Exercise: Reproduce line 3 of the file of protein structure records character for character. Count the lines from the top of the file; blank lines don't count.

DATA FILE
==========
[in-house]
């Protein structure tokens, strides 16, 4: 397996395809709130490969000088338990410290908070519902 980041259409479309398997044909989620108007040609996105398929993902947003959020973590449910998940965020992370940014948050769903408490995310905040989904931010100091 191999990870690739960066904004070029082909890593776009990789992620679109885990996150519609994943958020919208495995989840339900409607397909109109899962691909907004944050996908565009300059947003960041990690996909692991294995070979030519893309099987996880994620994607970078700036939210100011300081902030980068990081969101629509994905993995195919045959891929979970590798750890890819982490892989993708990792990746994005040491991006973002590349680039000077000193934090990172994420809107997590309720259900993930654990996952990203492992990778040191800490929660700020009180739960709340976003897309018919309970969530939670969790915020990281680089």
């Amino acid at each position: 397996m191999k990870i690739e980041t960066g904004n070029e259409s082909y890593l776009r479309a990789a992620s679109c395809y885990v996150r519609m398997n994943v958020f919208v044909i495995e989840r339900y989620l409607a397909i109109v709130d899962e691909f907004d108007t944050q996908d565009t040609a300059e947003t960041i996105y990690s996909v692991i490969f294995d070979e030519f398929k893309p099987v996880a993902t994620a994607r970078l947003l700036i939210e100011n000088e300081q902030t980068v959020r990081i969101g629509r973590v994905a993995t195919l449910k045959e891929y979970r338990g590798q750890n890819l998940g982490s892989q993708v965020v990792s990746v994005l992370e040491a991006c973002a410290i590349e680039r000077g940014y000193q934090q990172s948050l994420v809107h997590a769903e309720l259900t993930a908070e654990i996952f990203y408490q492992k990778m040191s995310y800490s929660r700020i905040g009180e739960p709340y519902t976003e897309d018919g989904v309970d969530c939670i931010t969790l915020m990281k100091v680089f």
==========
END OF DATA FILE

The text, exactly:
């Amino acid at each position: 397996m191999k990870i690739e980041t960066g904004n070029e259409s082909y890593l776009r479309a990789a992620s679109c395809y885990v996150r519609m398997n994943v958020f919208v044909i495995e989840r339900y989620l409607a397909i109109v709130d899962e691909f907004d108007t944050q996908d565009t040609a300059e947003t960041i996105y990690s996909v692991i490969f294995d070979e030519f398929k893309p099987v996880a993902t994620a994607r970078l947003l700036i939210e100011n000088e300081q902030t980068v959020r990081i969101g629509r973590v994905a993995t195919l449910k045959e891929y979970r338990g590798q750890n890819l998940g982490s892989q993708v965020v990792s990746v994005l992370e040491a991006c973002a410290i590349e680039r000077g940014y000193q934090q990172s948050l994420v809107h997590a769903e309720l259900t993930a908070e654990i996952f990203y408490q492992k990778m040191s995310y800490s929660r700020i905040g009180e739960p709340y519902t976003e897309d018919g989904v309970d969530c939670i931010t969790l915020m990281k100091v680089f």